Principles & Guidelines for Transfer

Purpose

Credit transfer provides efficient, cost-effective access to post-secondary education and limits geographical barriers for students. The BC Transfer System includes public and recognized private and out-of-province institutions, facilitates student mobility, supports system quality and ensures the portability and applicability of credit by providing dependable, accurate resources to students and institutions. Key system values are those of transparency, fairness, autonomy, predictability and accountability, built upon trust between system partners.

The BC Council on Admissions and Transfer as manager of the BC Transfer System and on behalf of its members adopted this revised set of Principles and Guidelines in May 2010. Originally approved by all members, they have been revised and updated to reflect the changing BC post-secondary system.

In the BC Transfer System

  • Formal transfer credit agreements recorded in the BC Transfer Guide constitute a guarantee to students.

  • Students should not be required to retake courses successfully completed elsewhere, nor should they expect to receive duplicate credit for equivalent courses.

  • To support and encourage planning, students must have access to information on course equivalencies, program prerequisites, and levels of achievement on which admission and transfer credit will be awarded.

  • Students are responsible for informing themselves about transfer processes.

  • Where an institution defines a basis of admission for transfer students, the institution should specify the minimum cumulative GPA and the minimum number of credits required.

  • Where an assessment of previous academic performance forms part of an admission decision, a transfer student's post-secondary academic record should be the primary consideration, rather than performance in secondary school.

  • The minimum grade for individual course transfer is normally a passing grade, as defined by the institution awarding the original credit. A higher course grade should not be required by the receiving institution unless the same requirement applies to the equivalent internal course.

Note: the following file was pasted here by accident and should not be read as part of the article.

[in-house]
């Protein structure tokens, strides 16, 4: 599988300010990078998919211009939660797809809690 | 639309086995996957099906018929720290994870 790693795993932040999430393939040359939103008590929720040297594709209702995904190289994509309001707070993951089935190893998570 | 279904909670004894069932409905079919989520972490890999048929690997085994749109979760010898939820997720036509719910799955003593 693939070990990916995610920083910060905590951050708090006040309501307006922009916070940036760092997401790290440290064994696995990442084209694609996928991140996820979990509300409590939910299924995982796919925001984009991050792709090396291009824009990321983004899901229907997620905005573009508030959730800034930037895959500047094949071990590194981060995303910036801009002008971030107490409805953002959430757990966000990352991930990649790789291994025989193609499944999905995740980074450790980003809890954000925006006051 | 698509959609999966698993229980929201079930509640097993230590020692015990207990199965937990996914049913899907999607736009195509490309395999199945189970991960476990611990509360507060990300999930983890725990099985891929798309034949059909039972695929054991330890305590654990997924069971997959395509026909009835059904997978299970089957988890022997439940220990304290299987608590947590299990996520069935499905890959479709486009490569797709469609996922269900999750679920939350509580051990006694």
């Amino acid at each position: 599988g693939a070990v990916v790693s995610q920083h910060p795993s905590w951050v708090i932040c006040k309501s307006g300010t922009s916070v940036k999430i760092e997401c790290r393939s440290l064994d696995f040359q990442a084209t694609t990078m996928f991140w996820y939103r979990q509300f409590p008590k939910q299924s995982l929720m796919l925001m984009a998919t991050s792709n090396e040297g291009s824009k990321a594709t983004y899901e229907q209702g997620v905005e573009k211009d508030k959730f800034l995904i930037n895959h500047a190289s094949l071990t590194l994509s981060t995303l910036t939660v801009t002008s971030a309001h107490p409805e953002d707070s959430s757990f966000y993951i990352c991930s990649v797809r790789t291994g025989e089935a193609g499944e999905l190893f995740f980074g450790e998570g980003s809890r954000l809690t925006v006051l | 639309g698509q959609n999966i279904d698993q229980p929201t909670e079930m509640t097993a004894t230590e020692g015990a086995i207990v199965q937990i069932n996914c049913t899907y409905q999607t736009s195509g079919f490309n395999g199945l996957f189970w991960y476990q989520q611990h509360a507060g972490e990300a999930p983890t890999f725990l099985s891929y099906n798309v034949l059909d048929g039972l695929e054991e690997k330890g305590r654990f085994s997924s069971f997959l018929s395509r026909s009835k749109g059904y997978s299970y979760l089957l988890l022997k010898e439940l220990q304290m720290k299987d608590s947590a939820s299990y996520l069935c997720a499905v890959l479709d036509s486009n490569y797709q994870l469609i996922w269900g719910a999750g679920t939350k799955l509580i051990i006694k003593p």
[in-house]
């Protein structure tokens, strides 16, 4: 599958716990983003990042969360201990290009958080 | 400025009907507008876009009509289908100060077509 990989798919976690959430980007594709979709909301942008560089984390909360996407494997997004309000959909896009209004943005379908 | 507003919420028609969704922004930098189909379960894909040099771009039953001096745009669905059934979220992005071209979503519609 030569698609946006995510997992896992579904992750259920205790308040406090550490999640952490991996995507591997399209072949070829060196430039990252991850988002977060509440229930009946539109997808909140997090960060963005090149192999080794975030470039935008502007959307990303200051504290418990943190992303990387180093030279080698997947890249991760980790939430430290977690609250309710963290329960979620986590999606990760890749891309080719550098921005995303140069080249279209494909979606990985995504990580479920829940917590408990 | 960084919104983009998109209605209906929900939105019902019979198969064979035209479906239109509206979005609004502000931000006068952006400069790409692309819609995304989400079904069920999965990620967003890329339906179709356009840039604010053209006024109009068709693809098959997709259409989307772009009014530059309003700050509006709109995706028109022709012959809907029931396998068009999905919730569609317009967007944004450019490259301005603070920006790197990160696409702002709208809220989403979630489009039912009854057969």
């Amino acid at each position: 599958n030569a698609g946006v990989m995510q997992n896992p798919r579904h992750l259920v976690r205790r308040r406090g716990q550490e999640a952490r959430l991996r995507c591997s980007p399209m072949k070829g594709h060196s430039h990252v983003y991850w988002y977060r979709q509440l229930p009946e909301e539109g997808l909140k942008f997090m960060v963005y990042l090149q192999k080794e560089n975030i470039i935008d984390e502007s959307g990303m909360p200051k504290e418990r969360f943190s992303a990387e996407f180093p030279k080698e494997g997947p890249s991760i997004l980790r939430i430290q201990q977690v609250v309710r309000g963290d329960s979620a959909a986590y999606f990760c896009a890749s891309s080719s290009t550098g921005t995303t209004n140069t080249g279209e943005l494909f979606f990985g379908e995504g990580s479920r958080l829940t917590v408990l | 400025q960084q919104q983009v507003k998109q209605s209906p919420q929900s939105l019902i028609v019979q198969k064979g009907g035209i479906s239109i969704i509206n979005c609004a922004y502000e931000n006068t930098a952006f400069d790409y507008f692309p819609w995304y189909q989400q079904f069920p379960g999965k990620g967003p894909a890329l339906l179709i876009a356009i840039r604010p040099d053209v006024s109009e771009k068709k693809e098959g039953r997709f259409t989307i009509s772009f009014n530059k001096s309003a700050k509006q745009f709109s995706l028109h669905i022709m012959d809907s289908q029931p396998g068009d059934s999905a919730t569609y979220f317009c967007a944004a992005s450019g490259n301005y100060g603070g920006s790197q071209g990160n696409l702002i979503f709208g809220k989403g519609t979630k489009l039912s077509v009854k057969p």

• Students should have access to avenues of appeal for transfer credit decisions.

  • Students should not be disadvantaged by changes made to transfer arrangements while courses are in progress.

  • Each institution in the BC Transfer System should plan for and accept transferring students using clearly stated policies and procedures to govern the awarding of transfer credit.

  • Institutions may limit admission to programs based on space availability or on criteria pertinent to the program.

  • Variations in institutional programs that reflect differing missions, context, expertise, and modes of delivery should be respected and accommodated: accommodation strategies may include institutions setting flexible course or credit requirements for transfer students.

  • Given system norms and expectations regarding appropriate qualifications for instructors of transferable courses, institutions should be prepared to provide information on their instructor qualification policies upon request.

  • Institutions should allocate appropriate resources to transfer administration, including sending a representative to the relevant articulation committees.

  • Institutions should respond to articulation requests in a timely manner, preferably within two months of the receipt of the request.